Other people’s recipes: Martha Holmberg’s Risotto with Very Meaty Tomato Sauce

Yes! A cookbook author who understands how to do metric conversions!

Far too many cookbooks give metric conversions in volumetric units that no metric-using cook would ever use for measuring that sort of ingredient. It’s great to see at least one person understands that chopped onion belongs on a scale! (As a bonus, that also allows the cook to easily determine how much onion to chop in the first place.)

This is the first recipe I’ve attempted from Martha Holmberg’s cookbook Modern Sauces (Chronicle Books, 2012). Risotto with tomato sauce sounds like an odd thing, but when you use the proportions and serving sizes indicated, the result is quite tasty and not nearly as calorific as you might think. It’s also a lot of work, but the way the recipes in this cookbook build upon one another, it would be easy to spread the work out over three or four nights. As it was, I had to do it all in one day, and it took about four hours of work. The process starts with making a simple marinara sauce — and could end there, if that was what you wanted. Once the marinara is finished, the next step is to turn it into a meat sauce (the “Very Meaty Tomato Sauce” of the title), and again, the process could stop there; indeed, for most of the meat sauce, it does stop there, because the meat-sauce recipe makes eight cups of sauce, but only two cups are required to accompany the risotto — which is part of Holmberg’s point in the book, that these sauces are versatile and can all be used for more than one purpose. I probably won’t have much else to do with the meat sauce this week (I should get four meals out of the risotto), but I can freeze it and bring it out another time for a simple spaghetti dinner. Similarly, the basic marinara is used as a base for several other of Holmberg’s tomato sauces, and it can also be used directly on pasta or pizza, so there’s no waste.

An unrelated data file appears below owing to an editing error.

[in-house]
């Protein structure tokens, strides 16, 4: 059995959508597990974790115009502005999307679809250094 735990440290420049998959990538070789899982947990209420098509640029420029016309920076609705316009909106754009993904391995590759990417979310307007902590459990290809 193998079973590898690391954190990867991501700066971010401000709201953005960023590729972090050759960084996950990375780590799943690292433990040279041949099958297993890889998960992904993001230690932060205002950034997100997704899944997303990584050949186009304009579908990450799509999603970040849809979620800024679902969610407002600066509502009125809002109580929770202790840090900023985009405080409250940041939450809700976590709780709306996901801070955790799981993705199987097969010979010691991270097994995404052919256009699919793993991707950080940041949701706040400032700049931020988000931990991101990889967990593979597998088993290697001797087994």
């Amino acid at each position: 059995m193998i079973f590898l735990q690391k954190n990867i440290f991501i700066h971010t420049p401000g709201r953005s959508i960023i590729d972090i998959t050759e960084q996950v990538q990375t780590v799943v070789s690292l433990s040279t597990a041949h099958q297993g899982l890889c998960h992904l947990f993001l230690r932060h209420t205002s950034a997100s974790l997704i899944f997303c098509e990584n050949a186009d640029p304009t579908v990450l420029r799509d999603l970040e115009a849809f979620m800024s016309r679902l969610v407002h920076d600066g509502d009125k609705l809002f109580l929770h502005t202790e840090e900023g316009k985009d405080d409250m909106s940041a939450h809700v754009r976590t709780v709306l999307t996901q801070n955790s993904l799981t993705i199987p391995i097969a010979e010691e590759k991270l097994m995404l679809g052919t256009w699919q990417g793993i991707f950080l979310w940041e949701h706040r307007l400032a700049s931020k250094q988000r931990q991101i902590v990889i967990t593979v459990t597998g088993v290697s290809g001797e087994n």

(Incidentally, I consistently get Holmberg’s given name wrong, making her “Marie” rather than “Martha”. Perhaps that’s some heretofore hidden Scandinavian stereotype coming into play.)


The marinara sauce starts with a fairly standard mirepoix. I don’t think it’s called mirepoix in Italian. The recipe said I could grate the carrots, so I did, but I used the wrong grater (should have been the coarse holes) — not that I think it made a difference.

Half a cup of extra virgin olive oil looks like rather a lot when you measure it out. It’s a lot darker, too, when it’s not in a glass bottle.
Olive oil

The mirepoix is now in the pan with the olive oil, sweating away.
Mirepoix sweating

After sweating the mirepoix, canned crushed tomatoes (I used Muir Glen’s “fire roasted” style, because I like the flavor) and chopped basil complate the sauce. It has to reduce for about 20 minutes before it’s ready for the next step.
Marinara reducing

Putting a splatter guard on the pan helps to keep my rangetop from becoming even more of a mess than it already is. The fine mesh screen allows water vapor to escape while keeping larger oil (and tomato!) droplets inside the pan.
Splatter guard

The marinara sauce recipe makes about six cups, but all of it goes into the meat sauce. I had to get it out of the pan so I could rinse the pan off and start cooking the meat for the meat sauce. (No fan of unnecessary dish-washing am I, so the same plastic container will be used to hold the finished meat sauce as well, at least until I portion and freeze it.)
Finished marinara sauce

Very meaty tomato sauce

The recipe starts with mincing a quarter-pound of frozen pancetta in the food processor, after which it is cooked separately (along with more olive oil) to render its flavorful fat. In addition to the pancetta, the recipe calls for half a pound of ground beef and half a pound of mild Italian sausage to be cooked and crumbled — all, like the pancetta, to be cooked without browning. I got the pancetta at Formaggio along with the sausage (I used their fresh fennel sausage, which is certainly close enough to “mild Italian” for my taste), since I was already going there to buy chocolate, but given the nature of this dish I did not consider it worth buying a (more expensive) artisanal pancetta — I just stuck with the national brand Fra’mani.